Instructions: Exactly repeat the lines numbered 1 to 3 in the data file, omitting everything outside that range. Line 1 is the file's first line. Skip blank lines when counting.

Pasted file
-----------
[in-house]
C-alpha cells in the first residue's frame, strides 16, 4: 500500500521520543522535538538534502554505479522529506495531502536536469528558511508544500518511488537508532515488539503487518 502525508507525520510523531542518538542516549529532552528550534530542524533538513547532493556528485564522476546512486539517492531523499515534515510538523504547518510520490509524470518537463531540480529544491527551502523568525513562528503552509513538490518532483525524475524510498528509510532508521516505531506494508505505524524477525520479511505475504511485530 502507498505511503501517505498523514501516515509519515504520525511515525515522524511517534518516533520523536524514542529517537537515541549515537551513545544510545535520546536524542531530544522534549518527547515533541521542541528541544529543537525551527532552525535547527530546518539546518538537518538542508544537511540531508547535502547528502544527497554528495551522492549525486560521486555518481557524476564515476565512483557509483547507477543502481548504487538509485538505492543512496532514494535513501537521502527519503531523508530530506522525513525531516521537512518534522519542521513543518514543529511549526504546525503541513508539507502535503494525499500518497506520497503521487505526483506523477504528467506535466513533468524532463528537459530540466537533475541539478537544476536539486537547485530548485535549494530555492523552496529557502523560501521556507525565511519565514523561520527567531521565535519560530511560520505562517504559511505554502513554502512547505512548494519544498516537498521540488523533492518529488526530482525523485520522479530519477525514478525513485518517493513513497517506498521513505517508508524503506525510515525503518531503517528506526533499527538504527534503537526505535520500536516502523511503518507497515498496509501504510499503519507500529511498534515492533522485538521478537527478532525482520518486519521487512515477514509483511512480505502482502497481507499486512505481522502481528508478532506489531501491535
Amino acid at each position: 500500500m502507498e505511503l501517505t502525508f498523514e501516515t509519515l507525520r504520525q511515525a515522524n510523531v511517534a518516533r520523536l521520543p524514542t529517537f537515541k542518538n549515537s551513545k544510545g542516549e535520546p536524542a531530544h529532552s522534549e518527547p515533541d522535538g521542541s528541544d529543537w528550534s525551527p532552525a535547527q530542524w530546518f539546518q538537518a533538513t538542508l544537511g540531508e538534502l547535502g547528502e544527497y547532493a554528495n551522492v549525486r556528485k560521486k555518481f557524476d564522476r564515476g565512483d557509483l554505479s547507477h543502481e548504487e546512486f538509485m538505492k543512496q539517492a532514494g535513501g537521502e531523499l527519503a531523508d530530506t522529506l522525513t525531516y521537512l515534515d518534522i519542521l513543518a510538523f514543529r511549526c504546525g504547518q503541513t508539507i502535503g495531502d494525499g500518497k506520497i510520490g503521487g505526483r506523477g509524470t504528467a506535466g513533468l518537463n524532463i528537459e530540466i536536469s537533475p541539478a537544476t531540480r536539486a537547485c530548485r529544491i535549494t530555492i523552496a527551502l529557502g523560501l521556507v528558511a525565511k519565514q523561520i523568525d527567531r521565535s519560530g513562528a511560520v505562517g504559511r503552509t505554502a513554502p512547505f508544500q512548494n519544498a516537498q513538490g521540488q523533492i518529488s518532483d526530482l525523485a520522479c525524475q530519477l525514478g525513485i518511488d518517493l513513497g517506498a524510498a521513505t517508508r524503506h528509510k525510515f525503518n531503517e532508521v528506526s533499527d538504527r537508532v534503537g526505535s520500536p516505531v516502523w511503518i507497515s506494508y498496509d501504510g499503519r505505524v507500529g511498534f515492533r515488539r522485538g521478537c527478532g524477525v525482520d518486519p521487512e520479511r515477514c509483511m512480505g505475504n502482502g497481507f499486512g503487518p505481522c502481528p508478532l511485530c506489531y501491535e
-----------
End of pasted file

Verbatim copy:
[in-house]
C-alpha cells in the first residue's frame, strides 16, 4: 500500500521520543522535538538534502554505479522529506495531502536536469528558511508544500518511488537508532515488539503487518 502525508507525520510523531542518538542516549529532552528550534530542524533538513547532493556528485564522476546512486539517492531523499515534515510538523504547518510520490509524470518537463531540480529544491527551502523568525513562528503552509513538490518532483525524475524510498528509510532508521516505531506494508505505524524477525520479511505475504511485530 502507498505511503501517505498523514501516515509519515504520525511515525515522524511517534518516533520523536524514542529517537537515541549515537551513545544510545535520546536524542531530544522534549518527547515533541521542541528541544529543537525551527532552525535547527530546518539546518538537518538542508544537511540531508547535502547528502544527497554528495551522492549525486560521486555518481557524476564515476565512483557509483547507477543502481548504487538509485538505492543512496532514494535513501537521502527519503531523508530530506522525513525531516521537512518534522519542521513543518514543529511549526504546525503541513508539507502535503494525499500518497506520497503521487505526483506523477504528467506535466513533468524532463528537459530540466537533475541539478537544476536539486537547485530548485535549494530555492523552496529557502523560501521556507525565511519565514523561520527567531521565535519560530511560520505562517504559511505554502513554502512547505512548494519544498516537498521540488523533492518529488526530482525523485520522479530519477525514478525513485518517493513513497517506498521513505517508508524503506525510515525503518531503517528506526533499527538504527534503537526505535520500536516502523511503518507497515498496509501504510499503519507500529511498534515492533522485538521478537527478532525482520518486519521487512515477514509483511512480505502482502497481507499486512505481522502481528508478532506489531501491535
Amino acid at each position: 500500500m502507498e505511503l501517505t502525508f498523514e501516515t509519515l507525520r504520525q511515525a515522524n510523531v511517534a518516533r520523536l521520543p524514542t529517537f537515541k542518538n549515537s551513545k544510545g542516549e535520546p536524542a531530544h529532552s522534549e518527547p515533541d522535538g521542541s528541544d529543537w528550534s525551527p532552525a535547527q530542524w530546518f539546518q538537518a533538513t538542508l544537511g540531508e538534502l547535502g547528502e544527497y547532493a554528495n551522492v549525486r556528485k560521486k555518481f557524476d564522476r564515476g565512483d557509483l554505479s547507477h543502481e548504487e546512486f538509485m538505492k543512496q539517492a532514494g535513501g537521502e531523499l527519503a531523508d530530506t522529506l522525513t525531516y521537512l515534515d518534522i519542521l513543518a510538523f514543529r511549526c504546525g504547518q503541513t508539507i502535503g495531502d494525499g500518497k506520497i510520490g503521487g505526483r506523477g509524470t504528467a506535466g513533468l518537463n524532463i528537459e530540466i536536469s537533475p541539478a537544476t531540480r536539486a537547485c530548485r529544491i535549494t530555492i523552496a527551502l529557502g523560501l521556507v528558511a525565511k519565514q523561520i523568525d527567531r521565535s519560530g513562528a511560520v505562517g504559511r503552509t505554502a513554502p512547505f508544500q512548494n519544498a516537498q513538490g521540488q523533492i518529488s518532483d526530482l525523485a520522479c525524475q530519477l525514478g525513485i518511488d518517493l513513497g517506498a524510498a521513505t517508508r524503506h528509510k525510515f525503518n531503517e532508521v528506526s533499527d538504527r537508532v534503537g526505535s520500536p516505531v516502523w511503518i507497515s506494508y498496509d501504510g499503519r505505524v507500529g511498534f515492533r515488539r522485538g521478537c527478532g524477525v525482520d518486519p521487512e520479511r515477514c509483511m512480505g505475504n502482502g497481507f499486512g503487518p505481522c502481528p508478532l511485530c506489531y501491535e